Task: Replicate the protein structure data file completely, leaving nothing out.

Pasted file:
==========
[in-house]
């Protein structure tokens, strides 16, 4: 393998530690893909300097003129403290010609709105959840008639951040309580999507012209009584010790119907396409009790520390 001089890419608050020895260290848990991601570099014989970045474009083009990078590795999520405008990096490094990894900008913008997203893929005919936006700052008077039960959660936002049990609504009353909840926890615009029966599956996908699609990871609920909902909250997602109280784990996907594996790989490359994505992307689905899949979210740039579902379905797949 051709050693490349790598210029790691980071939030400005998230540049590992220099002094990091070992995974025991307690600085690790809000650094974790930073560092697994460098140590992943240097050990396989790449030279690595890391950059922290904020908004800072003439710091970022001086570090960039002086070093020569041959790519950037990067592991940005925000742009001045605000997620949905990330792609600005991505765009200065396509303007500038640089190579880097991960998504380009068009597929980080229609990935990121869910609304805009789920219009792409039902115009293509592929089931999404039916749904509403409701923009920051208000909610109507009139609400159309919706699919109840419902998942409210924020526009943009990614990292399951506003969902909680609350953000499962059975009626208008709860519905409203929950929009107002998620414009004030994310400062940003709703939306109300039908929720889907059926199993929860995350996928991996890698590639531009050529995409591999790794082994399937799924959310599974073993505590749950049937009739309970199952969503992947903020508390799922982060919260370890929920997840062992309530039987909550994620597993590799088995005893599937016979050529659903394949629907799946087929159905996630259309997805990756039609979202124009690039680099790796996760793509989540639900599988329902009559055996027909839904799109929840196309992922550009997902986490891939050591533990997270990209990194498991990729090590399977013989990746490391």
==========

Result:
[in-house]
């Protein structure tokens, strides 16, 4: 393998530690893909300097003129403290010609709105959840008639951040309580999507012209009584010790119907396409009790520390 001089890419608050020895260290848990991601570099014989970045474009083009990078590795999520405008990096490094990894900008913008997203893929005919936006700052008077039960959660936002049990609504009353909840926890615009029966599956996908699609990871609920909902909250997602109280784990996907594996790989490359994505992307689905899949979210740039579902379905797949 051709050693490349790598210029790691980071939030400005998230540049590992220099002094990091070992995974025991307690600085690790809000650094974790930073560092697994460098140590992943240097050990396989790449030279690595890391950059922290904020908004800072003439710091970022001086570090960039002086070093020569041959790519950037990067592991940005925000742009001045605000997620949905990330792609600005991505765009200065396509303007500038640089190579880097991960998504380009068009597929980080229609990935990121869910609304805009789920219009792409039902115009293509592929089931999404039916749904509403409701923009920051208000909610109507009139609400159309919706699919109840419902998942409210924020526009943009990614990292399951506003969902909680609350953000499962059975009626208008709860519905409203929950929009107002998620414009004030994310400062940003709703939306109300039908929720889907059926199993929860995350996928991996890698590639531009050529995409591999790794082994399937799924959310599974073993505590749950049937009739309970199952969503992947903020508390799922982060919260370890929920997840062992309530039987909550994620597993590799088995005893599937016979050529659903394949629907799946087929159905996630259309997805990756039609979202124009690039680099790796996760793509989540639900599988329902009559055996027909839904799109929840196309992922550009997902986490891939050591533990997270990209990194498991990729090590399977013989990746490391």